Recently, five departments including the National Health Commission, the State Administration for Market Regulation, the State Administration of Radio, Film and Television, the State Administration of Traditional Chinese Medicine, and the State Food and Drug Administration jointly issued the “Implementation Plan for Saving Pharmaceutical Resources and Curbing Drug Waste.” The “Plan” mainly puts forward specific work measures and requirements from the aspects of drug production, clinical use, drug circulation, publicity and guidance, waste drug management, organization and implementation, etc.
The statistics on drug waste are shocking. For example, a report 10 years ago pointed out that the waste caused by expired medicines in my country reaches 15,000 tons every year. In my country alone, the value of medicines wasted by households every year exceeds 10 billion yuan. After experiencing the COVID-19 epidemic and respiratory infectious diseases, more people have developed the habit of stockpiling medicines, which may lead to more waste of medicines.
Like resources such as medicine and food, any waste means loss. For example, the waste of medicines in the production and distribution links is a loss for related enterprises; the waste of medicines by families consumes the family’s financial resources. The waste of medical insurance drugs also wastes medical insurance funds. Our country is a resource-scarce country, and drug waste is a huge consumption of related raw materials.
The report of the 20th National Congress of the Communist Party of China proposed to implement a comprehensive conservation strategy and promote the conservation and intensive use of various resources. Medicines naturally need to be included in the comprehensive conservation strategy. The “Plan” issued by the five departments this time is not only to implement the requirements of the 20th National Congress of the Communist Party of China, but also to comply with the public will and public opinion. Due to the serious waste of medicines, there have been constant voices in recent years suggesting curbing this waste.
The “Plan” provides a “big prescription” to curb drug waste from all aspects, covering drug production, clinical use, drug circulation, publicity and guidance, waste drug management, organization and implementation, etc., forming a full-chain governance model. When each link exerts its efforts at the same time, it will bring about a superimposed governance effect, and the comprehensive saving effect can be expected.
The author believes that in order to maximize the curbing effect on drug waste, the key is to start with the word “big”. From a practical point of view, the phenomenon that causes a lot of drug waste is related to “bigness”. For example, some hospitals or doctors use “large prescriptions” when prescribing medicines, resulting in some medicines not being used up and causing waste due to expiration, which is regrettable.
Objectively speaking, “large prescriptions” are not entirely the fault of doctors. Some patients specifically ask doctors to prescribe more medicines in order to avoid multiple visits to the hospital. Some doctors write “big prescriptions” in order to get a commission from the drugs. In this regard, the “Plan” requires that appropriate dosages of medicines be prescribed according to the patient’s condition, and medicines shall not be prescribed for the purpose of simply increasing income or seeking personal gain.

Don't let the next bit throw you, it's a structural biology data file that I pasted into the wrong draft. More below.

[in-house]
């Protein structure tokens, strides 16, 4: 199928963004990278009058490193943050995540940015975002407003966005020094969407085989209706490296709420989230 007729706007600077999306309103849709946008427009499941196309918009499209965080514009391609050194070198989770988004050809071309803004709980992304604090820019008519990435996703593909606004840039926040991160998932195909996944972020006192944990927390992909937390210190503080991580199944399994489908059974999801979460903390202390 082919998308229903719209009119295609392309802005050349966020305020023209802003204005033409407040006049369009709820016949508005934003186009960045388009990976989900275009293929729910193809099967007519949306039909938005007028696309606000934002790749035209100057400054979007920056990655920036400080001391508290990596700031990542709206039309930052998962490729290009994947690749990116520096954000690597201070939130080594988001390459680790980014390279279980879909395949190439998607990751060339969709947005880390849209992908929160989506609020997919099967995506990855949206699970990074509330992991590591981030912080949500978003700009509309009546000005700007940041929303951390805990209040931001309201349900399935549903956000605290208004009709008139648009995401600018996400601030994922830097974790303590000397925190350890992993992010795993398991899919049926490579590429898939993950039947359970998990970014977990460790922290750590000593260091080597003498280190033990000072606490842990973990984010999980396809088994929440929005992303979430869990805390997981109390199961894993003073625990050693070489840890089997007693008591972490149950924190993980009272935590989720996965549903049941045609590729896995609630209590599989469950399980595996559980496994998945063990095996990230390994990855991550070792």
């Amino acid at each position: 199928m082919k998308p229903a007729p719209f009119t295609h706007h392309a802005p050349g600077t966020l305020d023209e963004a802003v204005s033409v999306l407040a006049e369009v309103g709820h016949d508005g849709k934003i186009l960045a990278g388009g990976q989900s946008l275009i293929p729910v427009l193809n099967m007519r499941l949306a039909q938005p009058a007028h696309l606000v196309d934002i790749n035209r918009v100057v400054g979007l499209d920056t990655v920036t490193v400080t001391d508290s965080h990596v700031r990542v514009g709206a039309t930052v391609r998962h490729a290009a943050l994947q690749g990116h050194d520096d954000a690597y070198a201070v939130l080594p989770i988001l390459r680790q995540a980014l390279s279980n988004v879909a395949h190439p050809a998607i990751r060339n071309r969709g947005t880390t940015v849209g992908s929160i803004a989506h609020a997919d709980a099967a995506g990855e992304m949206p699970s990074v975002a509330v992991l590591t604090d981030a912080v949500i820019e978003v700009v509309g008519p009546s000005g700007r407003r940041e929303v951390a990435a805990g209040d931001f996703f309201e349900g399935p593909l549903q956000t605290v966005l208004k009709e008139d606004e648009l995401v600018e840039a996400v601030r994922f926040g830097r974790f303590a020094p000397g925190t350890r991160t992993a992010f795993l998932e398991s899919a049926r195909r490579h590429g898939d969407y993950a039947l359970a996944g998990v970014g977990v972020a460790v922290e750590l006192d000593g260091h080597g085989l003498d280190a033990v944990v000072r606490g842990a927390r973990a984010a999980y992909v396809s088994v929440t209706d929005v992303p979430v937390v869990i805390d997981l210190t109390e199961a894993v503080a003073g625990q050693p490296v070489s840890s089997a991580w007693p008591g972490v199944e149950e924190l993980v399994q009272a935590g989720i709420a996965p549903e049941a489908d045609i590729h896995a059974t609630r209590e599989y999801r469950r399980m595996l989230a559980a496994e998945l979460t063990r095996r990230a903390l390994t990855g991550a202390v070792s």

Another example is the “big packaging” of some medicines. Some pharmaceutical companies use large packaging in order to sell more medicines. In addition, hospital pharmacies and pharmacies do not dismantle and sell medicines in large packages. Therefore, large-package medicines will flow directly to patients, resulting in waste if the patient’s recovery medicine is not used up. This “Plan” promotes appropriate packaging of drugs, and also proposes dismantling and distributing large-packaged drugs in outpatient and emergency departments.
Another example is the “big medicine box” in the home which also causes the waste of medicines. A research report a few years ago estimated that about 78.6% of households in my country have medicine kits. Now this ratio may be higher, especially for families with elderly people, children, and families who buy medicines and are reimbursed by medical insurance. There are more types and quantities of medicines in stock, and the medicine cabinets have become larger. Many medicines cannot be used up, resulting in waste.
The “Plan” of the five departments proposed to encourage family doctors to help contract residents in need organize their home medicine boxes, and also required that drug marketing and publicity should not mislead the public in purchasing and preparing medicines, which is expected to reduce household medicine reserves. In addition, appropriate restrictions should be placed on employees’ drug-buying behavior for medical insurance reimbursement, and a household drug recycling mechanism should be improved to reduce drug waste and related costs.
In other words, only by making the household medicine cabinet smaller or reducing the number of medicines stored in the household can the waste of medicines be significantly curbed. Simply put, curbing drug waste focuses on both supply and demand. As long as pharmaceutical companies, hospitals, pharmacies and other supply sides avoid drug waste, and consumers do not purchase and reserve excessive amounts of drugs, the phenomenon of drug waste can be significantly improved. In short, changing the various “big” aspects involving drugs into “small” should become an important starting point to curb the waste of drugs.